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Government Debt and Your Retirement

Written By: Tom Hankes  |  Posted: Thursday, July 30th, 2015

The problem hasn't shown up in your monthly statements yet but soon will.

          A couple years ago, I had a discussion with a family friend about his pension plan. He's a retired teacher and draws checks from a well-known retirement fund, according to public documents, close to a fully funded pension. I tried to explain to him that the pristine audit report was valid only for the audit opinion date - a June 30 fiscal year end. He could not understand the responsibilities and limitations of a financial audit even though I carefully explained to him that auditors are not in the forecasting business. Once a company is truly in desperate straits, you'll see a "going concern" opinion letter, which means the company is nearly dead.

          Auditing firms and rating firms, as distinguished from their consulting businesses, are in the financial autopsy business, not in the marketing and projection business. Case in point, approximately 200 mutual funds have over 5% of their investors' money invested in Puerto Rican bonds. Those bonds are now worthless; you won't see that in your fund statements until September 2015 at the earliest and they will do their best to window dress to hide the damages. Did you see that in last year's audit report? Nope! And, when you see it in the newspaper it's way too late, you've already lost your money.

          My friend's confusion has lessons for virtually everyone. Nobody will escape the ravages of the great debt unwind untouched. If it doesn't affect you, it will impact someone in your family, your workplace, or your friends.

          Vast unpayable debt has been issued by many states and countries, corporations, and individuals across the globe. If you read the financial news, you've seen a lot about Greece lately, mostly optimism about how an agreement will be worked out between the European Central Bank and Greece to make the problem go away. The money comes from Germany as the other European countries are broke also. But German citizens are not happy with their less industrious southern neighbors in Greece, Italy, Spain, Portugal, and France. They're not fond of the idea of advancing any more money.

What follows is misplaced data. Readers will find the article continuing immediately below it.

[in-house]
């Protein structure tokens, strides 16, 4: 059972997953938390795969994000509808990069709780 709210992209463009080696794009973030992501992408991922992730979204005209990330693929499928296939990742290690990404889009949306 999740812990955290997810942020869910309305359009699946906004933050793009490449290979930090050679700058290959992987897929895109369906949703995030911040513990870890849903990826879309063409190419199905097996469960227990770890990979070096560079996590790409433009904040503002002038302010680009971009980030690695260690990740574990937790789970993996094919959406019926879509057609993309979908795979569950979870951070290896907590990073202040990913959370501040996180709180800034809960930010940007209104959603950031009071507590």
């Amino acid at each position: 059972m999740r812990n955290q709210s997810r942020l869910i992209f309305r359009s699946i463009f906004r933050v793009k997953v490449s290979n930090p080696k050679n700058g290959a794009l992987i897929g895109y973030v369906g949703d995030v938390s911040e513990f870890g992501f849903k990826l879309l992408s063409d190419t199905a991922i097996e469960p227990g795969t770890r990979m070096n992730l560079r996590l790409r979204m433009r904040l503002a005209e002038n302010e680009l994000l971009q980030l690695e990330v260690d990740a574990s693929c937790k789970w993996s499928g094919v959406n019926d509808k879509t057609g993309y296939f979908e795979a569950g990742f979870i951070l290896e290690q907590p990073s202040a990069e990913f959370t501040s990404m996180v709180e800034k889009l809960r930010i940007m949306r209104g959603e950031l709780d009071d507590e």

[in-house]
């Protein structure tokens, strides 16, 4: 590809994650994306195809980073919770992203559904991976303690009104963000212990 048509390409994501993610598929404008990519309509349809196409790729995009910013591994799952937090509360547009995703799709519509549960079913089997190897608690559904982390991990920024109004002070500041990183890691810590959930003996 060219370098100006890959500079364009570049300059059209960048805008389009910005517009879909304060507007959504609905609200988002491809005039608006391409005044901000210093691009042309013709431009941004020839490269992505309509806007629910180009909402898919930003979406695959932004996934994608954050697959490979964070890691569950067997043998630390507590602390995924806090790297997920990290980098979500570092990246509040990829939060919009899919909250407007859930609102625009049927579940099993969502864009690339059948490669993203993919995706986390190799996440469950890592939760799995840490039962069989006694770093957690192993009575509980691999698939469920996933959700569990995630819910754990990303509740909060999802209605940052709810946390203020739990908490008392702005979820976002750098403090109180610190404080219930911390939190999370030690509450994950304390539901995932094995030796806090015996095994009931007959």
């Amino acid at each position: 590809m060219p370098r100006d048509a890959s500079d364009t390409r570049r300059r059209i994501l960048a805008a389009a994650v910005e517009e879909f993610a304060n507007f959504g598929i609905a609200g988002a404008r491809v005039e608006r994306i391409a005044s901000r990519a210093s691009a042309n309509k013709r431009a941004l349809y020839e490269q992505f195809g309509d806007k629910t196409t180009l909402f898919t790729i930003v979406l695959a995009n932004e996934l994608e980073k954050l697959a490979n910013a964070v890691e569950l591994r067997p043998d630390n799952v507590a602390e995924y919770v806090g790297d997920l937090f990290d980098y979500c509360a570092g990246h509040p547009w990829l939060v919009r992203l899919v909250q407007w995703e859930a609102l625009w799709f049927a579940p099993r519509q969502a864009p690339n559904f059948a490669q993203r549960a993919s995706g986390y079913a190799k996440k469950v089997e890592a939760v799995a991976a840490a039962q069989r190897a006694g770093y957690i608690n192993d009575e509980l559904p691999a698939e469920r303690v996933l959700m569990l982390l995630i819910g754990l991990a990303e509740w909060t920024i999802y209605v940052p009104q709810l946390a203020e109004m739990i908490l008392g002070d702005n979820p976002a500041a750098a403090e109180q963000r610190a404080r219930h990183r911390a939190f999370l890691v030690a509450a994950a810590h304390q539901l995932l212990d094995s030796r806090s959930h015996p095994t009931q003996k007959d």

However, it's not just Greece and Puerto Rico; a report from the Jubilee Debt Campaign identifies 24 nations facing a debt crisis and another 14 about to face one. The debt to gross domestic product ratio of the entire planet is estimated to be 286%. Total dollar denominated debt was 59 trillion at March 2015 compared to 53 trillion in 2009. Does anybody seriously think this can be paid off?

          Margin debt, gambling money advanced to "investors" is ridiculous: $507 billion now vs. $279 billion in 2000. The crude oil fracker collapse continues, junk bonds will soon default and live up to the name they so richly deserve. If oil sinks below $20 as some people believe it will, kiss the frackers goodbye; their debt will finish them off.

          European banks are levered up to the strangulation level at about 26-28 times the equity on the books; even a 4% market loss, destroys all their capital. They are bankrupt zombies, but the audit reports have not yet been published. When they are they will still not represent reality due to arbitrary "mark-to-market" rules and significant overvaluation of assets on their balance sheets.

          The first cracks in the dam are now visible and it's starting to show in market security values and like the serious depression it is. More signs of severe distress are popping up every week. We haven't had a depression since the 1930s - about 80-85 years ago. The reason is global demand is slowing rapidly, profits are shrinking, and cash is becoming more valuable. Note the transportation index is down 13%. That's really bad news. All of this is happening while debt of all kinds is at extraordinary levels. This is a recipe for massive defaults on bonds of heavily levered companies, which we're beginning to read about in the news. 

          The good news is: there are some things most investors can do: unless this is your first time reading these scribblings, you'll remember the suggestions: No stocks, no bonds, no mutual funds, and no annuities to name a few popular gambling options. Get into cash, safe short term bonds, perhaps a small amount of Treasury bonds and stand back while the Ponzi collapses.

          There are other more profitable options. Forget the silly notion that cash doesn't earn a decent yield. Today safety is the only factor to consider. Also there is a strong possibility that our government may help itself to some of your cash. Welcome to Obama's world.

          DISCLAIMER: The concepts in this article are exclusively those of Independent Advisors, Inc. - a Wisconsin Registered Investment Advisor. They may not be suitable for you. Past performance is not indicative of future performance. Discuss these strategies with your advisor or call us - (715) 579-8125. 


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